Tag Archives: Thought

A green tree superimposed over stars in space.

Green Earth, Black Sky: Seeking the Future of Thought

Every once in a while, out of the murky chaos of human life and society, glimpses appear of what real human beings in the future may think, feel, and desire. Lately, I have been watching a particularly interesting pair of trends, which may foreshadow a revolution in human thought over the next few decades. I’ve noticed signs that the numerous technological, environmental, and ethical interests of our modern era are coalescing into two different waves of paradigms and values.

One wave is being called Black Sky Thinking; the other could well be named Green Earth Thinking.  Both focus on how human beings connect with our human nature, our place within the universe, and our technological capability, but they take opposite positions. Continue reading Green Earth, Black Sky: Seeking the Future of Thought

Out of Time

“You’re fired, Matt,” I said, and sighed sadly. “I’m sorry.”

The man across the desk did not appear surprised. He pursed his lips and, for a few seconds, stared blankly into my eyes, then dropped his gaze. He lifted his right hand slightly and ran the pad of his thumb over his fingernails.

“Of course. I understand. I know you couldn’t keep me on like this. I’m undependable,” he stated, in the same tone he used to talk about the weather.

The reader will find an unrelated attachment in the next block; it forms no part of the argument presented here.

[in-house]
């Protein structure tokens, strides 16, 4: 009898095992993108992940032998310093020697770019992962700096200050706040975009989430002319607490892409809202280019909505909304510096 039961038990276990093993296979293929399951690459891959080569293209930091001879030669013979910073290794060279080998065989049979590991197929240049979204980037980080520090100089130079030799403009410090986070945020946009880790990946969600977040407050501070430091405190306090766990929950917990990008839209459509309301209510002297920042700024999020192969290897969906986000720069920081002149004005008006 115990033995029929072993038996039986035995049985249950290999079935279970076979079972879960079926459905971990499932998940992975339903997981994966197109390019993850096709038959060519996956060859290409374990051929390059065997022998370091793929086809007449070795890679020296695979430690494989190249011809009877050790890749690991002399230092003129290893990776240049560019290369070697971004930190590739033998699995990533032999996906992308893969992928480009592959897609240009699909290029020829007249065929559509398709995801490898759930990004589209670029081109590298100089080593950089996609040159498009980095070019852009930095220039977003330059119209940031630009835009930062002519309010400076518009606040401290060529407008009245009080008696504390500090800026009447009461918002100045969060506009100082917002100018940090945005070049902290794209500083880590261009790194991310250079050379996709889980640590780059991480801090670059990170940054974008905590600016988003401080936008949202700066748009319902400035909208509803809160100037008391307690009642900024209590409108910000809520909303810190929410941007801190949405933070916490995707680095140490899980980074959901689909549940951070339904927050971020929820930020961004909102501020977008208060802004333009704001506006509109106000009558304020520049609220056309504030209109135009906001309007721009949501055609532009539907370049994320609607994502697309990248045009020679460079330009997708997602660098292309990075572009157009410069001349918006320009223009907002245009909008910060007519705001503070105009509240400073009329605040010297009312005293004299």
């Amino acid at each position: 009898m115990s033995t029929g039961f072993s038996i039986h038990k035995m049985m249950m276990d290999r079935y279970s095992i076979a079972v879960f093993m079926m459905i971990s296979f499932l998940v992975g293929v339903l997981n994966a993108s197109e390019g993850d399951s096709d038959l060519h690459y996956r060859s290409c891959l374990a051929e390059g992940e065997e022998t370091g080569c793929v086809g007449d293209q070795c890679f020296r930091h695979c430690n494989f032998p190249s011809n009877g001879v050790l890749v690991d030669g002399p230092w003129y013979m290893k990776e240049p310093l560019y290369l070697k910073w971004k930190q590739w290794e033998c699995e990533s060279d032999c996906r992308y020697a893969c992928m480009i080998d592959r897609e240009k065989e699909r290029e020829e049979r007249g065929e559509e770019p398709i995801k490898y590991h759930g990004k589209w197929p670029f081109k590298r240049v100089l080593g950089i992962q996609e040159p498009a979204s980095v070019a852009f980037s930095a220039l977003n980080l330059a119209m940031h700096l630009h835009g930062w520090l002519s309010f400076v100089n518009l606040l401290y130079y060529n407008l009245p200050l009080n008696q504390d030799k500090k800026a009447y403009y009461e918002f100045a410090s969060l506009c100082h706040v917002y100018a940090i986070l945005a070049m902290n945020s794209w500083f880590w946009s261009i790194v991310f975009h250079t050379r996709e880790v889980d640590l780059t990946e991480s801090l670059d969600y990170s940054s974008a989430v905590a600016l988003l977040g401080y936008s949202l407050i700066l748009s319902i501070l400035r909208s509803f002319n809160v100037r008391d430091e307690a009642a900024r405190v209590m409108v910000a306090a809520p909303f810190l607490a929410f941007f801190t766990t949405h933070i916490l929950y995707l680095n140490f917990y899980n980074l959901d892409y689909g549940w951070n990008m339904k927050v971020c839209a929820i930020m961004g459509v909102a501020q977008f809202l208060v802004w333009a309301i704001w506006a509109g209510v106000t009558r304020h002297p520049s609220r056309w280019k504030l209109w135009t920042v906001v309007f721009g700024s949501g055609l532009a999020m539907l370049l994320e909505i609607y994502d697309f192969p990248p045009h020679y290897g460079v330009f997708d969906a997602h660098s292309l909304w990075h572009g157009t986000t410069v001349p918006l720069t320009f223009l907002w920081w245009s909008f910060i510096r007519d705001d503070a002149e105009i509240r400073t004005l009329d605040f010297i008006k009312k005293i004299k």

I nodded. I might as well be honest about it. “You’re brilliant. The stuff you’ve written for me is the best I’ve ever had, no exaggeration. But I’m running a magazine here. I need articles on time and regularly. I have to do things by the clock. And you haven’t been able to meet that requirement.”

A bitter line appeared between his lips. “Time. That’s always the problem.”

“Why does it have to be you?” I said, more vehemently than I intended. “Damn it, Matt, I want your articles! I want you on staff, but not if you’re like this!” He said nothing, just kept staring at his fingernails.

“Never mind,” I continued. “I guess it’s my fault to some extent. I’ve known you long enough, I shouldn’t have made the gamble in the first place. I’ll get you the forms and information for the severance package. You can take it home with you.”

I pulled open a drawer behind me, fished out the papers I needed, and handed them to him. Matt took them gently from my hand and glanced at them, then caught my eyes with his own.

“I’m not going to argue with you,” he remarked, “but there are some, well, some circumstances that you should know about. I am inclined to tell you, and they might help explain. Not that they would convince you to keep me on, but they may make you feel a little less confused.”

“OK, shoot.” I leaned back in my chair and put my hands behind my head.

“How much time do I have?” he asked.

I checked my watch. “Exactly twenty-five minutes. Then I’ve got a meeting to look over the layout draft.”

“I’ll tell you what I can,” Matt said, and began:

“Time doesn’t work for me. Or I don’t work with time—I don’t know which. I’m … out of sync. With normal time, that is, what you and everyone else experience.

“You know how, when you’re doing something you greatly enjoy, time seems to fly, and it’s gone before you know it? Or how the seconds just crawl by when you’re in the middle of something unpleasant? Good. Now imagine that, sped up or slowed down a thousand-fold, and disassociated from whether you like or dislike what is going on. That’s a rough idea of what happens for me.” Continue reading Out of Time